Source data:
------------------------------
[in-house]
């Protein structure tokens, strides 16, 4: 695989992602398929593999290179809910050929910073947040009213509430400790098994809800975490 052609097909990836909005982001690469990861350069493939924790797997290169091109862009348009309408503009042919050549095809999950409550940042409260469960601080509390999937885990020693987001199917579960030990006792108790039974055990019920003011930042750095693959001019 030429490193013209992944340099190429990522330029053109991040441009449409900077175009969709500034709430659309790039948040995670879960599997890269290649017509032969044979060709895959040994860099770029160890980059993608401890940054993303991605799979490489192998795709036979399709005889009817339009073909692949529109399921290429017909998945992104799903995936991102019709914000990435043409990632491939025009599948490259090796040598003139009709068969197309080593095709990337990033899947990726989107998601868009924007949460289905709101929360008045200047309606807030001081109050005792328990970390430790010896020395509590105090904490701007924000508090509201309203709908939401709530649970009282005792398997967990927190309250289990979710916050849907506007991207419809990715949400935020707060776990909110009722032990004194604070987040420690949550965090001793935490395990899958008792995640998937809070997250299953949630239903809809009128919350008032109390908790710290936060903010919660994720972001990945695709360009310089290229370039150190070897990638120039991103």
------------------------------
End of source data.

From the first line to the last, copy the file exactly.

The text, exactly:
[in-house]
């Protein structure tokens, strides 16, 4: 695989992602398929593999290179809910050929910073947040009213509430400790098994809800975490 052609097909990836909005982001690469990861350069493939924790797997290169091109862009348009309408503009042919050549095809999950409550940042409260469960601080509390999937885990020693987001199917579960030990006792108790039974055990019920003011930042750095693959001019 030429490193013209992944340099190429990522330029053109991040441009449409900077175009969709500034709430659309790039948040995670879960599997890269290649017509032969044979060709895959040994860099770029160890980059993608401890940054993303991605799979490489192998795709036979399709005889009817339009073909692949529109399921290429017909998945992104799903995936991102019709914000990435043409990632491939025009599948490259090796040598003139009709068969197309080593095709990337990033899947990726989107998601868009924007949460289905709101929360008045200047309606807030001081109050005792328990970390430790010896020395509590105090904490701007924000508090509201309203709908939401709530649970009282005792398997967990927190309250289990979710916050849907506007991207419809990715949400935020707060776990909110009722032990004194604070987040420690949550965090001793935490395990899958008792995640998937809070997250299953949630239903809809009128919350008032109390908790710290936060903010919660994720972001990945695709360009310089290229370039150190070897990638120039991103």